Corrections (4 Gamma)

Gamma Correction

Imagine, you shoot a picture with your camera, load it into your PC and – perhaps even as part of your routine, you adjust the whitepoint, the blackpoint and the greypoint. In Photoshop Levels Adjustment or Curves Adjustment there are even straightforward colorpickers to do so. This image can be used for a texture in your 3D program, like Poser of Vue.
Alternatively, you paint a texture image and use the colorpicker values or colorwheel settings to get the right colors. RGB (63,0,0) or HSV (0,100%,25%) for instance might give you the proper dark red.

Now you just view it directly, or view the result your render created with this texture, or send any of it to print. Bets are that you will find the result rather overly dark, especially in the shadowy or low-brightness spots but in the midtones too. This is due to your monitor, which for various technical and historical reasons has an embedded brightness distortion known as the “gamma effect”. Nowadays, almost all displaying and printing equipment shows this distortion in a standardized way. This standard is known as sRGB.

The compensation for this effect is known as “Gamma Correction”. When applied to an image, it especially brightens the darks a lot and the midtones a bit too, and you get the image displayed or printed as it was intended. In order to get the correction out of the image, “Anti Gamma Correction” has to be applied. Actually, this is what your monitor does when displaying. The actual value (gamma) for modern equipment is: 2.2. The neutral – do-nothing – value is 1.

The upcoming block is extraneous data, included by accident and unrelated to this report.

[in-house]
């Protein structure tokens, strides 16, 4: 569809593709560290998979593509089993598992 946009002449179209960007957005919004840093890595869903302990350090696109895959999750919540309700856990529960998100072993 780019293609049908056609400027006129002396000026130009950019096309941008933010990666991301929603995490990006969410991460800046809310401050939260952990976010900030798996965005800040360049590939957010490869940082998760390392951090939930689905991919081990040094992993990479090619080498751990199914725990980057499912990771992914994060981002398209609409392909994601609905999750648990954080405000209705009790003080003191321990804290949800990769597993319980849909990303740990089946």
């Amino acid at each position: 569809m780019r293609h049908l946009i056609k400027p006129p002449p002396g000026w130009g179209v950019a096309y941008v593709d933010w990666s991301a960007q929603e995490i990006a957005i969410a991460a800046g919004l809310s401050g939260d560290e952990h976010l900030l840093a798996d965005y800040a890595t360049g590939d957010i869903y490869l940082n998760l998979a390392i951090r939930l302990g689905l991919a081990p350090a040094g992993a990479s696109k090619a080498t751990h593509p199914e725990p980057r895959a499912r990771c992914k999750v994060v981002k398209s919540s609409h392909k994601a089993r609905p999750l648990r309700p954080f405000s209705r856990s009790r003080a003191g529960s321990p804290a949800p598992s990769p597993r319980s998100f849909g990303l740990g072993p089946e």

To Gamma or to Expose

When you are concerned about the brights in your image, you want to handle the risk of over-lighting, or you want to emulate natural film response, then Exposure Correction is the proper tool.
When you are concerned about the darks in your image, and want to handle the risk of losing detail and getting overly hard shadows, and/or you want to export the image with a minimum loss of detail, then Gamma Correction is the best pick. That is: when it’s available in the software. And of course you can do a bit of both.

In practice, Gamma Correction is not always available, and when it is, it comes with a stack of side effects. These will be discussed in later chapters in this article. But as discussed in an earlier chapter (Do I Need Corrections), not correcting has its drawbacks as well. Your image, your call.

Engineering stuff

For those who like formulas and curves, the formula for the gamma effect (the behavior of your monitor), and hence for the Anti Gamma Correction, simply reads

After correction = (Before correction) Gamma

And since the neutral – do-nothing – value equals 1, the inverse or Gamma Correction (right image) itself reads

After correction = (Before correction) 1 / Gamma

Formally the sRGB standard which your monitor is supposed to adhere to is slightly different, and especially a bit less aggressive in the very darks. But gamma = 2.2 is a good approximation, and a pure sRGB correction is not available within the software anyway.